6. A check valve isn't necessary in an open chuck (i.e., tankless) air system, but it ensures that there will never be pressure on the piston when the compressor starts. Such soft starts put less stress on the compressor and require fewer amps to get the motor turning.

7. I purchased a swivel stud rather than a standard stud which made it easier to route the air line when the system is hooked up.

8. Keep your eye open for good deals on compressors. Amazon often has the 400H on sale. I acquired a "pre-owned" compressor from a friend for $50.



Inflation/Deflation System

Set up for inflation:
View attachment 38615

Set up for deflating two tires at once (remove the green hose to deflate a single tire):
View attachment 38616

Set up for deflating a single tire:
View attachment 38617

Close Up of the Manifold
View attachment 38621

The "You'll Shoot Your Eye Out" Ralph Nader Memorial Nanny State Pressure Relief Valve and Safety Device
View attachment 38618

View attachment 38619

All of the hoses, fittings and spare parts fit in this bag:

View attachment 38620


Hope this helps someone.

Bill, when you mounted your compressor is it attached to the abs bracket or somewhere else?
 
OP
Mr. Bills

Mr. Bills

TJ Addict
Joined
Nov 24, 2017
Messages
2,110
Location
Area Code 530
The bracket is a 4 3/4" x 12" piece of 11 ga. steel plate bolted to the top of the inner fender in three places - one in common with the cruise control bracket using a longer body bolt than the body bolt utilized by the factory for the cruise control bracket with a small spacer made from a couple of washers epoxied together between the cruise control bracket and the compressor mount to make the mount level. The other two fasteners were 1/4" stainless steel bolts and nuts through holes drilled through the top of the inner fender well.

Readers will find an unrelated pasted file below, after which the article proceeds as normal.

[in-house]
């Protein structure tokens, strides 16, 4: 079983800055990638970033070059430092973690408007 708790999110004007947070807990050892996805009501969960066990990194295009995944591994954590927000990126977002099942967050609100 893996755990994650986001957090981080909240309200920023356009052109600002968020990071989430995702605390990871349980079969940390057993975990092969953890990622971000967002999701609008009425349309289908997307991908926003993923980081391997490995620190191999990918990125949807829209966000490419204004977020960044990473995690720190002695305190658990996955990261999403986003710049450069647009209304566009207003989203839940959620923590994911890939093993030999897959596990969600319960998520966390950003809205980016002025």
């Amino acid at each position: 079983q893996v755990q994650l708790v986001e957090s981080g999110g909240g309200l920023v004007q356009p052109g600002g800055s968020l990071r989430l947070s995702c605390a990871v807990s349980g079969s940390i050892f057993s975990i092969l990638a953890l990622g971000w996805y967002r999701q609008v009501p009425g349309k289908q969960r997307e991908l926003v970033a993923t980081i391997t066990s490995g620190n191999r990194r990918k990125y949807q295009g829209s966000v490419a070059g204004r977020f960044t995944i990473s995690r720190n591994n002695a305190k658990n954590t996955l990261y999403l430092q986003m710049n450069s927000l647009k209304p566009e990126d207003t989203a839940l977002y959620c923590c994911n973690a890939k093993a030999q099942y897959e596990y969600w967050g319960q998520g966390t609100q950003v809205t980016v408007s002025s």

The ABS assembly is attached to a horizontal surface at the firewall located lower down and behind the fender well - my setup does not use that surface nor does it extend into the "air space" above it. My Rubicon does not have ABS (thank goodness) so I didn't have to contend with those parts when choosing a location for my compressor mount.
 
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OP
Mr. Bills

Mr. Bills

TJ Addict
Joined
Nov 24, 2017
Messages
2,110
Location
Area Code 530
^^^ The Amazon single piston compressor does fit the ABS tray. I just couldn't bring myself to pay $275 for a small compressor and was fortunate to be able to buy my Viair 400H compressor for only $50.
 

tacman605

New Member
Joined
Nov 14, 2018
Messages
15
Location
Arkansas
That is one heck of a system, but beyond my mechanical/electrical ability so I went with a simple 10 lb CO2 set up with a 150 regulator mounted behind the seat.